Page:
“‘Hello?’ I answered the phone, recognizing the phone number of my OB office. I can’t tell you how the rest of the conversation went because I was absolutely in shock.
At 11 weeks pregnant, my baby was diagnosed with a rare chromosomal disorder called Trisomy 18, or Edward’s Syndrome. Similar to how Down syndrome is an extra copy of the 21st chromosome, Edward’s Syndrome is characterized by the extra copy of an 18th chromosome. However, unlike Down syndrome, Trisomy 18 is said to be ‘incompatible with life.’
When we received the official diagnosis, I was encouraged to terminate the pregnancy and was told if born, she would look scary and would be a burden on our family. My husband agreed with the doctor and while I refused to terminate, my husband questioned my decision. We had lost our other baby girl, Ellis, 6 months earlier, and we weren’t exactly on the same page about raising a child with special needs.
Soon after I decided to move forward with our daughter’s care, our marriage ended, and I decided to walk this path alone.
I started talking to my 4-year-old about her sister’s condition and how while I hoped we would be able to meet her, only 50% of babies with her condition are born alive. We started making memories with our baby girl right away, even though she wasn’t even born yet. Christmas presents under the tree, clearing out a closet for her, my best friend even threw baby Charlotte an incredible baby shower. Strangers on the internet got wind of Charlotte’s story and started reaching out to learn more about her, my pregnancy, and how they could help. Through social media, I heard of a hospital in my state that had teams who worked with babies with my daughter’s condition and had a much higher survival rate than the rest of the country. It was very apparent our girl was beyond loved, not only by us but by the world around us.
My pregnancy wasn’t easy. In fact, it was much different from my first. I reached out to doctors at the hospital I had been told would give my child a chance at life and transferred my care to them. I met with several doctors, specialists, surgeons, and palliative care. We had frequent appointments, and the hospital even worked closely with my local hospitals to make sure I could get at least some of my care locally without having to travel as much. It was an exhausting journey, but the amount of support I had from friends, family, coworkers, and social media gave me the strength to keep fighting for my Charlotte.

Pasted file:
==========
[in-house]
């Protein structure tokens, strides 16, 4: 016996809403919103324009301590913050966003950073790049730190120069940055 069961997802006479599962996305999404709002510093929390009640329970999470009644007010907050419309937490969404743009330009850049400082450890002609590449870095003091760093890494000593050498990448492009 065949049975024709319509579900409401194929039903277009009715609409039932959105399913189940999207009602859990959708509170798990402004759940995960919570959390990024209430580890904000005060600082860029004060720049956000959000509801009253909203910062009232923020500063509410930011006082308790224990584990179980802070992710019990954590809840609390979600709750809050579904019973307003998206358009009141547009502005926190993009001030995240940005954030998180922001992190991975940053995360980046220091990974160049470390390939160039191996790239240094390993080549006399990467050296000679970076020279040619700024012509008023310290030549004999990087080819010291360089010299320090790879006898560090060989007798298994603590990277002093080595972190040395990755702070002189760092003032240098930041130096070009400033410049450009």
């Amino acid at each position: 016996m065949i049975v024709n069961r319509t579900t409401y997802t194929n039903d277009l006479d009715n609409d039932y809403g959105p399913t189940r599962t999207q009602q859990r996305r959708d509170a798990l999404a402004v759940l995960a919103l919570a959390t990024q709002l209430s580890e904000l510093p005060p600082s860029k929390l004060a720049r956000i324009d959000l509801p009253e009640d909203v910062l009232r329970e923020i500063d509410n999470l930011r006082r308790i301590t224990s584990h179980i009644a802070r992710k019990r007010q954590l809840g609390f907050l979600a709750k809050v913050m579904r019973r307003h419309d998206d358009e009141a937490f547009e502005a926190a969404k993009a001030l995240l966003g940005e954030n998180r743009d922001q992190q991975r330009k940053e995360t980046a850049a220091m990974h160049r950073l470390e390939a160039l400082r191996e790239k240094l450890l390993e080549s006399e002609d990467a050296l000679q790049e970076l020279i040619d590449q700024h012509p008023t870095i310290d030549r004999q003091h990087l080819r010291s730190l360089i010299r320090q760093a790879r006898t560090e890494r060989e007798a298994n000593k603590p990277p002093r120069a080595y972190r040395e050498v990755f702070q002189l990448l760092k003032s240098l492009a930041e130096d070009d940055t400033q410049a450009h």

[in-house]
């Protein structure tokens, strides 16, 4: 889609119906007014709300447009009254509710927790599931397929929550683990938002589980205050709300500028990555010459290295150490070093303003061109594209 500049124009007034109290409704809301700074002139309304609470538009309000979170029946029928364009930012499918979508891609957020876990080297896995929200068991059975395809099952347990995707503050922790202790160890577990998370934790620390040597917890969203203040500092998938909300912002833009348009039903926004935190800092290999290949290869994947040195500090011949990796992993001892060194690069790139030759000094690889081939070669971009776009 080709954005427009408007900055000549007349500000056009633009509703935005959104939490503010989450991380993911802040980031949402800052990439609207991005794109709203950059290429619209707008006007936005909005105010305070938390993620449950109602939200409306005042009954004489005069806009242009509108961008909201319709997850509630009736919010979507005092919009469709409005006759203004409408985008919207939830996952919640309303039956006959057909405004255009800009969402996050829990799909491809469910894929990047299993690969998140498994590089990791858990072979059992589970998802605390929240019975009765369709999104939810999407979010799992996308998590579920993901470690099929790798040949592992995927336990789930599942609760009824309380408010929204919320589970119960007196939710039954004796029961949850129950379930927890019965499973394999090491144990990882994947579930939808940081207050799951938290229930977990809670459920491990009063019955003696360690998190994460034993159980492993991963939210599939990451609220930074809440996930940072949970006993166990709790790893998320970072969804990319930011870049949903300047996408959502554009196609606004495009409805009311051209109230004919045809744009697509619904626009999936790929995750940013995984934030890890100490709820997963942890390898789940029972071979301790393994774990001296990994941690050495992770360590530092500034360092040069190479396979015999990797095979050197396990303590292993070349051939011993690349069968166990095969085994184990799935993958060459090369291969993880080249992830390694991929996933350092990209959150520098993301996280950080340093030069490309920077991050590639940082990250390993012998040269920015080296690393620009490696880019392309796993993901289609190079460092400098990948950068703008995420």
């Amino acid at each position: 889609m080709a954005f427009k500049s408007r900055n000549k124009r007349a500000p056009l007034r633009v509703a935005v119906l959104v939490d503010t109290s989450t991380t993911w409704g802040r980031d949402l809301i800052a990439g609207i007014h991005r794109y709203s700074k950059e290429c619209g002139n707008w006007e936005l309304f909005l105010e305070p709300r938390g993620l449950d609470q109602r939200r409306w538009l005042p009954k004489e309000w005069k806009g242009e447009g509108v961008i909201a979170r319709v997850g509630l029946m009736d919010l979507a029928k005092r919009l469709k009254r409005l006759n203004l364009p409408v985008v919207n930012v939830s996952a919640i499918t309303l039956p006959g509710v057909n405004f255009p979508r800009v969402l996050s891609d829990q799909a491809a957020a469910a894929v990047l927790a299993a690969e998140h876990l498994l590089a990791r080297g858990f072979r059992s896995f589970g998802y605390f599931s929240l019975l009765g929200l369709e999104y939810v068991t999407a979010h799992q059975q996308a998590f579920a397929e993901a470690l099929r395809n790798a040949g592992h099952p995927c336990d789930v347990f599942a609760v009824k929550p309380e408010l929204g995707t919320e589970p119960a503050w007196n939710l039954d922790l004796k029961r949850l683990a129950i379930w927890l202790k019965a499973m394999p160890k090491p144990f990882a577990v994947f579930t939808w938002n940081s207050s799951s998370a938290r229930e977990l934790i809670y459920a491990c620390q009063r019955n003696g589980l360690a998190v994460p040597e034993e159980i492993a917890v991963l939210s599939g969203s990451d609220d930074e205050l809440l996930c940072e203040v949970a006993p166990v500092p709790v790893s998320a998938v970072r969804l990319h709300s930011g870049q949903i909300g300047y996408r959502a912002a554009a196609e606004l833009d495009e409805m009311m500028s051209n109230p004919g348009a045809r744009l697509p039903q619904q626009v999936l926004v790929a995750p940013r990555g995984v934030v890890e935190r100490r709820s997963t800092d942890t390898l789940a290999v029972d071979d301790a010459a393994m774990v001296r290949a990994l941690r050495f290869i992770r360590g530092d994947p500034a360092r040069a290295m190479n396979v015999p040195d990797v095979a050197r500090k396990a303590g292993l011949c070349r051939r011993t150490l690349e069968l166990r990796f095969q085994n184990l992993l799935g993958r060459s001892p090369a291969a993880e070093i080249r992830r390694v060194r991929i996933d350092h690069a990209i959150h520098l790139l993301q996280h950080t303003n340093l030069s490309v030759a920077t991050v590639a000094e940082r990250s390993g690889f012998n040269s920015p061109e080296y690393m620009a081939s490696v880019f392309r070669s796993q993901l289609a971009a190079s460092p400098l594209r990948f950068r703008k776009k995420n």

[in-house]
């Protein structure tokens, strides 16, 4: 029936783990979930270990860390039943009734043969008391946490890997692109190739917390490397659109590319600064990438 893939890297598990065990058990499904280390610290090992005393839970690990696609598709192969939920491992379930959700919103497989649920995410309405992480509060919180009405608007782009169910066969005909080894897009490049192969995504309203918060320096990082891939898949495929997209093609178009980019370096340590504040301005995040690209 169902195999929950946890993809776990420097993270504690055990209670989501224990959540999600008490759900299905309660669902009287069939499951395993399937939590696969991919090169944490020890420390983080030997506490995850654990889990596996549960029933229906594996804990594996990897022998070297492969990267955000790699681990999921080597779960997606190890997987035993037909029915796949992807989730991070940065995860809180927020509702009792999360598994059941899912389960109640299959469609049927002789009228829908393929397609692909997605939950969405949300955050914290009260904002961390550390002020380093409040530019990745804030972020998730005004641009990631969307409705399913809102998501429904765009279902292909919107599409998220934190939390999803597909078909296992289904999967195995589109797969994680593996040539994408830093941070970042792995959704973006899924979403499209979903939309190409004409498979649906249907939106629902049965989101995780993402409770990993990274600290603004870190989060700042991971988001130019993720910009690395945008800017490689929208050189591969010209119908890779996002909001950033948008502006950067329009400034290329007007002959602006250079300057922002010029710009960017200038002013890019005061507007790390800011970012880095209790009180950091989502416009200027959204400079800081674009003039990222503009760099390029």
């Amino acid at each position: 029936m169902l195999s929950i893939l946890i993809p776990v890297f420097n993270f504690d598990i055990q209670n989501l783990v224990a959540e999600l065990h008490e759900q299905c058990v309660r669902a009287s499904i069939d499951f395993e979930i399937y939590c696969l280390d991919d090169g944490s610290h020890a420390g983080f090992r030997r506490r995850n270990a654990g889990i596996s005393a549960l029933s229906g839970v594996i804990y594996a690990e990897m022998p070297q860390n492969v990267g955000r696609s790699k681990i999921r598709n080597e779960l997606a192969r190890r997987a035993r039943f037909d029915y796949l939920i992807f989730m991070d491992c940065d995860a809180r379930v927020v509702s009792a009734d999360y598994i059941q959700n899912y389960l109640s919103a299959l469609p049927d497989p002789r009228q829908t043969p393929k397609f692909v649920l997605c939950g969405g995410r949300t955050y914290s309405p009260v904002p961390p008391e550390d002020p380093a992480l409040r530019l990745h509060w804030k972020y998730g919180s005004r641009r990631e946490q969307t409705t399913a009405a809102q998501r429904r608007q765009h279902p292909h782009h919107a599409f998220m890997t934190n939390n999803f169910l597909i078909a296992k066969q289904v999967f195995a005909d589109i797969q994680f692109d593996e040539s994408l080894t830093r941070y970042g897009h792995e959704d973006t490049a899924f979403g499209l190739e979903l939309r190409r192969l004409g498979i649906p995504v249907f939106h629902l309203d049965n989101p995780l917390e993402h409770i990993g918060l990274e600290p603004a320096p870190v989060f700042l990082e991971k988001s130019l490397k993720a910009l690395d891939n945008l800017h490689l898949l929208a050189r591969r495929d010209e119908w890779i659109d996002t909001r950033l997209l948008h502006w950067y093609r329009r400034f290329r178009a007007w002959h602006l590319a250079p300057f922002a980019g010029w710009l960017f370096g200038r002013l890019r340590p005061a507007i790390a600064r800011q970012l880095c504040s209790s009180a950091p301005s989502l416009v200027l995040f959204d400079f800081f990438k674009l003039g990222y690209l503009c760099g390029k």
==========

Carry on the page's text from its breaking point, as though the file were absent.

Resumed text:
On February 23, 2020, Charlotte was born at 38 weeks and 6 days, weighing 4 pounds 3 ounces, and 16 inches long. She has several heart defects and part of her brain didn’t form properly, which causes seizures. She is unable to breathe and eat on her own, but recently got surgery to have a tracheostomy and gastronomy tube placed to help with these issues. While she was a tiny little peanut at birth, she came out fighting and hasn’t stopped fighting since. The nurses and doctors always comment on how strong and feisty she is, and how it’s helping her fight.
Charlotte is now one month old and not only is that one month more than we ever expected to get with her, but her medical teams are also impressed with how well she is doing. I have learned so much from this girl during my pregnancy and during this last month. She is an absolute light in the life of my older daughter and I. I don’t know how long we will get to spend with Charlotte, but every single moment feels like the greatest gift.
If there is one thing I hope Charlotte does for the world, it’s to bring awareness to Trisomy 18 and to show the world that while her condition may be life-limiting, it’s NOT incompatible with life. She is compatible with love, and strength, and tenacity.”
This story was submitted to Love What Matters by Mega Gaffney. Do you have a similar experience? We’d like to hear your important journey. Submit your own story here. Be sure to subscribe to our free email newsletter for our best stories, and YouTube for our best videos.
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